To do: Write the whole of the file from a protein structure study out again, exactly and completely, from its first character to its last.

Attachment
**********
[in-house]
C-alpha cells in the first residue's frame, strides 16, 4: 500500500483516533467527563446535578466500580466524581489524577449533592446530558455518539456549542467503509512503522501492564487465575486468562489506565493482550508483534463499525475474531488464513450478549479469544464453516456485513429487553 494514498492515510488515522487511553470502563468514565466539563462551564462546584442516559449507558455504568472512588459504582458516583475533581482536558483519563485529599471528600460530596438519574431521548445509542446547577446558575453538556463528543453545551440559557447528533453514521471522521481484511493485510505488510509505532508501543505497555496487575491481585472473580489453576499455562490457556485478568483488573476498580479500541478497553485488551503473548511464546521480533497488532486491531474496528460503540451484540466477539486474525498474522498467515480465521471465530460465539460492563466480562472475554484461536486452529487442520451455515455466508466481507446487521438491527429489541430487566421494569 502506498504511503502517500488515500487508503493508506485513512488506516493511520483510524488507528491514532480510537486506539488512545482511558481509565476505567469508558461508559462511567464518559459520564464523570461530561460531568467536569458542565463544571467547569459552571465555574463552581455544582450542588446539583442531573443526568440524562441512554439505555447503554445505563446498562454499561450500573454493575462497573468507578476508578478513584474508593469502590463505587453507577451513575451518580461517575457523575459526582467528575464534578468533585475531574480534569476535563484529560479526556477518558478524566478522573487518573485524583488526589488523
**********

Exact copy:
[in-house]
C-alpha cells in the first residue's frame, strides 16, 4: 500500500483516533467527563446535578466500580466524581489524577449533592446530558455518539456549542467503509512503522501492564487465575486468562489506565493482550508483534463499525475474531488464513450478549479469544464453516456485513429487553 494514498492515510488515522487511553470502563468514565466539563462551564462546584442516559449507558455504568472512588459504582458516583475533581482536558483519563485529599471528600460530596438519574431521548445509542446547577446558575453538556463528543453545551440559557447528533453514521471522521481484511493485510505488510509505532508501543505497555496487575491481585472473580489453576499455562490457556485478568483488573476498580479500541478497553485488551503473548511464546521480533497488532486491531474496528460503540451484540466477539486474525498474522498467515480465521471465530460465539460492563466480562472475554484461536486452529487442520451455515455466508466481507446487521438491527429489541430487566421494569 502506498504511503502517500488515500487508503493508506485513512488506516493511520483510524488507528491514532480510537486506539488512545482511558481509565476505567469508558461508559462511567464518559459520564464523570461530561460531568467536569458542565463544571467547569459552571465555574463552581455544582450542588446539583442531573443526568440524562441512554439505555447503554445505563446498562454499561450500573454493575462497573468507578476508578478513584474508593469502590463505587453507577451513575451518580461517575457523575459526582467528575464534578468533585475531574480534569476535563484529560479526556477518558478524566478522573487518573485524583488526589488523